Monitoring Home


The requirements for my monitoring projects are simple:

  • Want to be mostly cabling free.

One of the things than makes a good monitoring system at home is don’t having to make new cabling all around the house each time you put a new sensor or want to check a new temperature room.

  • Want to use open-source products.

There are several reasons for that. Despite what most people think that we use open-source because is free (like free beer ;-)) in my case is not true. The fact of using open-source products is because the support, the driver availability, the modifications to adapt the product, etc. etc. Several times I did donations to products so at the end, has never be free as a free beer.


  • Cheap sensors for temperature, humidity, electrical power consumption, digital status, barometric pressure,
  • Long distances > 20 meters
  • Cheap controllers.
  • Easy deployment
  • Mobile, distance and independent data display
  • Database for making complex requests if needed


  • Sensors: DS18B20 with isolation for the heating system, normal one for standard temperatures, DHT21 for temperature and hygrometers, counters and opto-couplers  for electrical consumption, BMP085 Barometric Pressure,
  • Arduino Models: Uno, Mega, Mini Pro, Yún
  • Raspberry Pi: Version 2, 512 Model
  • Servers: Mac mini Server, Standard Desktop PC, HP Proliant.
  • Electronics: 433 Mhz radio transmitters, relays, resistors, diodes, etc.
  • Screens and displays: TV, Standard screens, 1.8″ TFT LCD Displays, Car Cameras


  • ARM Compilers for Arduino, Raspberry Pi.
  • Raspbian
  • Debian with LAMP
  • Mac OS X with LAMP
  • MySQL, SQLite, RRDtools Databases

In the next posts I’ll explain all the projects.

Raspberry Pi and Oracle

Long time working with the Raspberry Pi and having a lot of interfaces I didn’t find anywhere how to make requested to the Oracle DB from the OS Raspbian.

Here are my experiences:

Install Raspbian as usual. There is thousand of how to all around.

Install Java SDK (I’m not a fan of Java… But I didn’t find another system.)  The OCI libraries from Oracle doesn’t work on ARM architectures. Now Java SDK is in the raspbian repositories.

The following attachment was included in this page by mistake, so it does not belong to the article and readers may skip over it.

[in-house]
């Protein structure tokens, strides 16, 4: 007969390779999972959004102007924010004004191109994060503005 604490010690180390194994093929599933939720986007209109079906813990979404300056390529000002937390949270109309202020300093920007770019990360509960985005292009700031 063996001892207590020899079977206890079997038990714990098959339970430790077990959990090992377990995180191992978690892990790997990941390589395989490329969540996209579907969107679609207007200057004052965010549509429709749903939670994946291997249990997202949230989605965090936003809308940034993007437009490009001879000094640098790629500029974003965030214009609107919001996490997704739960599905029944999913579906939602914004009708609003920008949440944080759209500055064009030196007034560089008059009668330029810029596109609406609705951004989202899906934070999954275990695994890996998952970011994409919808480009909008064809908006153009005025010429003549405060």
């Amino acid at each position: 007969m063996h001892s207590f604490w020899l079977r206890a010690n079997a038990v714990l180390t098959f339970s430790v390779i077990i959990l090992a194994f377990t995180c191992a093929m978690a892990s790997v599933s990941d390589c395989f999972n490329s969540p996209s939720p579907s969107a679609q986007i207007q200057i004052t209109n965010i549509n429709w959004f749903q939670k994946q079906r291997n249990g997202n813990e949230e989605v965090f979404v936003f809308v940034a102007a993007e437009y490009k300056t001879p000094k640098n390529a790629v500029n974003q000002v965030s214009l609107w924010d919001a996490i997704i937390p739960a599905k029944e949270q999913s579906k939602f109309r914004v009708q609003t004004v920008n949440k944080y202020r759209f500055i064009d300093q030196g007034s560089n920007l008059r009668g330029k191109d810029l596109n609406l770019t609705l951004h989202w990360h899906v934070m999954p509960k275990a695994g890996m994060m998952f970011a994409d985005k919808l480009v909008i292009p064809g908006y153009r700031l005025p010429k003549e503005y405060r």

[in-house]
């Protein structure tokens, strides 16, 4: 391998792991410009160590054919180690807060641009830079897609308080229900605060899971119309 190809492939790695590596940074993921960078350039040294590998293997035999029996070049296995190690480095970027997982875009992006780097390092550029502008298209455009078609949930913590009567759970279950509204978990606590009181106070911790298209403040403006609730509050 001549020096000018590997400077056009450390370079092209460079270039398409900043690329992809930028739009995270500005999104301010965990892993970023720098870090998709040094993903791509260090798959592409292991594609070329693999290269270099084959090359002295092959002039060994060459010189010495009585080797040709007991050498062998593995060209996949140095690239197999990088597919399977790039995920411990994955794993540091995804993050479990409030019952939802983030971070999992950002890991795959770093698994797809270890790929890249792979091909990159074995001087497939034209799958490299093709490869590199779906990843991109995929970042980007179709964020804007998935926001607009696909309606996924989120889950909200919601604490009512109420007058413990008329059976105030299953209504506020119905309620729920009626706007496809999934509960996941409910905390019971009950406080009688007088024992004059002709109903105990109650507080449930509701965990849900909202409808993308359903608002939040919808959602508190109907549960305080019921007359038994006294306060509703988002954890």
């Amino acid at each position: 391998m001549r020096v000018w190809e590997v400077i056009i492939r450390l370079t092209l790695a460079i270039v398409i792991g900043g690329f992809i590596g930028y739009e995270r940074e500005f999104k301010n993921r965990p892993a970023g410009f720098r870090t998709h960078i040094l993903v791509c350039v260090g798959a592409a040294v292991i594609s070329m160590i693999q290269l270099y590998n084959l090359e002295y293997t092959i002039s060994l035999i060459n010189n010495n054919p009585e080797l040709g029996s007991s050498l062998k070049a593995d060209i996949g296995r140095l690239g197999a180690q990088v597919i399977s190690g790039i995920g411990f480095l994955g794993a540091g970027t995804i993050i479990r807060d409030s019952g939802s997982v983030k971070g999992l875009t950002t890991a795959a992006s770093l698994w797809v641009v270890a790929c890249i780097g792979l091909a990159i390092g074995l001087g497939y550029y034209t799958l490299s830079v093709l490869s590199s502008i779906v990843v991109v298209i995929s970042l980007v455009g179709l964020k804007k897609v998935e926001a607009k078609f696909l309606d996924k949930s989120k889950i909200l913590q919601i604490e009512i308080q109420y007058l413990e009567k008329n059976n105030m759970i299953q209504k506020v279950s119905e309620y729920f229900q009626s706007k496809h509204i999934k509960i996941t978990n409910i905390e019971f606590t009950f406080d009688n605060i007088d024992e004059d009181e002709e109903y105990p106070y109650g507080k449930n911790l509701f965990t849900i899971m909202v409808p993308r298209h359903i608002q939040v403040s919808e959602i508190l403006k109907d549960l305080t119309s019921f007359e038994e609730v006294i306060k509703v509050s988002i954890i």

I’ve been using Instant Client from Oracle on Debian host without problems but there are not drivers for Raspbian yet.

I’m using always root to avoid using sudo for all commands!

[bash][email protected]:~# apt-get install oracle-java7-jdk[/bash]

Get the ojdbc7 driver from Oracle

Test that java is working well with:

[bash][email protected]:~# java -version
java version “1.7.0_40”
Java(TM) SE Runtime Environment (build 1.7.0_40-b43)
Java HotSpot(TM) Client VM (build 24.0-b56, mixed mode)[/bash]

Write a file with the following code:

[code language=”java”]

import java.sql.*;
class Conn {
public static void main (String[] args) throws Exception
Class.forName (“oracle.jdbc.OracleDriver”);

Connection conn = DriverManager.getConnection
(“jdbc:oracle:thin:@//ip_or_dns_name_of_oracle_server:port_server/SID_Database”, “login_database”, “password_database”);
// @//machineName:port/SID,   userid,  password
try {
Statement stmt = conn.createStatement();
try {
ResultSet rset = stmt.executeQuery(“select BANNER from SYS.V_$VERSION”);
try {
while (
System.out.println (rset.getString(1));   // Print colon 1
finally {
try { rset.close(); } catch (Exception ignore) {}
finally {
try { stmt.close(); } catch (Exception ignore) {}
finally {
try { conn.close(); } catch (Exception ignore) {}

Now, you can compile with:


and run with:

[bash]java -cp /wherever_you_put_the_file/ojdbc7.jar:. Conn[/bash]